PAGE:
And make no mistake about it  the world needs China to succeed. Obese people tend to consume more of the types of foods that have a higher carbon footprint such as meat, sugar and dairy. There are diets  vegetarian, Mediterranean and pescetarian for example  that are healthier for the planet and for humans. China needs to draw on traditional eating habits and move towards its own 21st century version of a healthier diet  we all have a stake in that.

 

The 100-Mile Diet.

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Following our look at whether local food is “better,” read about a Canadian couple who experimented with this approach….

When Alisa Smith and James MacKinnon learned that the average ingredient in a North American meal travels 1,500 miles from farm to plate, they decided to launch a simple experiment to reconnect with the people and places that produced what they ate. For one year, they would only consume food that came from within a 100-mile radius of their Vancouver apartment. The 100-Mile Diet was born.

The concept of the 100-mile diet forces a mental shift from eating globally to think more locally to ensure everything you eat is within a 100 mile radius of your table. Though going cold turkey into eating within such a restricted geographical region may not be for everyone you can start with a single family meal. This forces you to research and explore what’s actually grown close to your home and you’ll begin to appreciate not only the bounty of your local region, but the major implications of eating foods from around the world.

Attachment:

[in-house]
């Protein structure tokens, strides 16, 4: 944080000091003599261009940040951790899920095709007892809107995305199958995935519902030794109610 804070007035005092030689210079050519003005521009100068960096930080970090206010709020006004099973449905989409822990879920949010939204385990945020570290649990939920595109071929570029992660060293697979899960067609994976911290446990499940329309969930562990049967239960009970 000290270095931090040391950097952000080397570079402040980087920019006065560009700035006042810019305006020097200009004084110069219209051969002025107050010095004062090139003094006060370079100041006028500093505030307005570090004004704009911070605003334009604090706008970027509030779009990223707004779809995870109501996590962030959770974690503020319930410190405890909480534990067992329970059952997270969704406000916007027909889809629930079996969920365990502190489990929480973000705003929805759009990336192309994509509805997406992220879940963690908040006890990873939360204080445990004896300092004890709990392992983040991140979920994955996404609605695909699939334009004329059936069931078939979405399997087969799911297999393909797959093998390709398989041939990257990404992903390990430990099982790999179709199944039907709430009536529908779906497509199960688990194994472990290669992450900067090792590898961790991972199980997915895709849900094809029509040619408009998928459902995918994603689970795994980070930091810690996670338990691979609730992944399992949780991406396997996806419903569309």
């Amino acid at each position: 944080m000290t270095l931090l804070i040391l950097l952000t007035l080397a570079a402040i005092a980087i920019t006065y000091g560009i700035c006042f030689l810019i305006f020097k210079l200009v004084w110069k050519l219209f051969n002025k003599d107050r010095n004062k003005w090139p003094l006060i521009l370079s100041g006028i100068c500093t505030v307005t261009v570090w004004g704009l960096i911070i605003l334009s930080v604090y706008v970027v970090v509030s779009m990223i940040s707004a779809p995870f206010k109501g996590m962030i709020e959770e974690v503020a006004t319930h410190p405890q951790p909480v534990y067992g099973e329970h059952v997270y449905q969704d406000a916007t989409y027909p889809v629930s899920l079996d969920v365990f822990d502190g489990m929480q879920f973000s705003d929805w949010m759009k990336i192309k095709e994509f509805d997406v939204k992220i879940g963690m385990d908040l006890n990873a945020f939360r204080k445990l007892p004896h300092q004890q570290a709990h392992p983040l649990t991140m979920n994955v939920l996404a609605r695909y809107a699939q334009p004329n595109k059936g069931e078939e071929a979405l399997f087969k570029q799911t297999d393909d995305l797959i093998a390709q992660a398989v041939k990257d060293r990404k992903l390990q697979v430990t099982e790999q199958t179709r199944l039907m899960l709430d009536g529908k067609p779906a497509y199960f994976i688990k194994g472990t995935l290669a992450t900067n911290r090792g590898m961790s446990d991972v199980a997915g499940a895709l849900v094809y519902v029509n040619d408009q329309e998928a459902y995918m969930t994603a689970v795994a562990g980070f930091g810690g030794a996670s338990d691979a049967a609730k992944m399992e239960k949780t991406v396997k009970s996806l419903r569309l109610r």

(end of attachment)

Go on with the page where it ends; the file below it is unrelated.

Choosing to consume food that is produced within 100 miles of your home comes with all of the benefits of local, seasonal eating: more flavourful foods, smaller environmental footprint, better health, and support for local farmers.

Alisa and James admit that finding local food sources took a lot of time.  Very little in a supermarket can be traced to where all the ingredients come from and many of the products contain oils, sugar or seasonings that have travelled vast distances.  So they set about finding just who did produce food in the Vancouver area. Unsurprisingly, one of the biggest challenges was finding carbohydrates during the ‘hungry gap’ before the new season’s harvest began – rice, pasta and bread were all unavailable leaving only potatoes.  Between them they lost 15 pounds in six weeks and were forced to loosen the rules slightly to include locally milled flour from grain that at least came from Canada. Summertime made life a little easier, with plentiful Farmer’s Markets a wealth of local foods. This did lead to its own problems though – many hours spent preserving foods for the long Canadian winter.

Is the 100 mile diet one that is realistic for your average person leading a busy life?  No, but it was never intended to be.  Alisa and James set themselves a high challenge to discover what the real issues with local food sourcing were.  In the process they did much more, attracting a world-wide audience and making a bold political statement.  This has led some people to label local food as the ‘new organic’ – something that seems to be at odds with the founder’s values which were very much attuned to sustainable organic food production.  However, local food sourcing is deservedly gaining attention and the 100 mile diet certainly struck a chord with many who believe in sustainable production.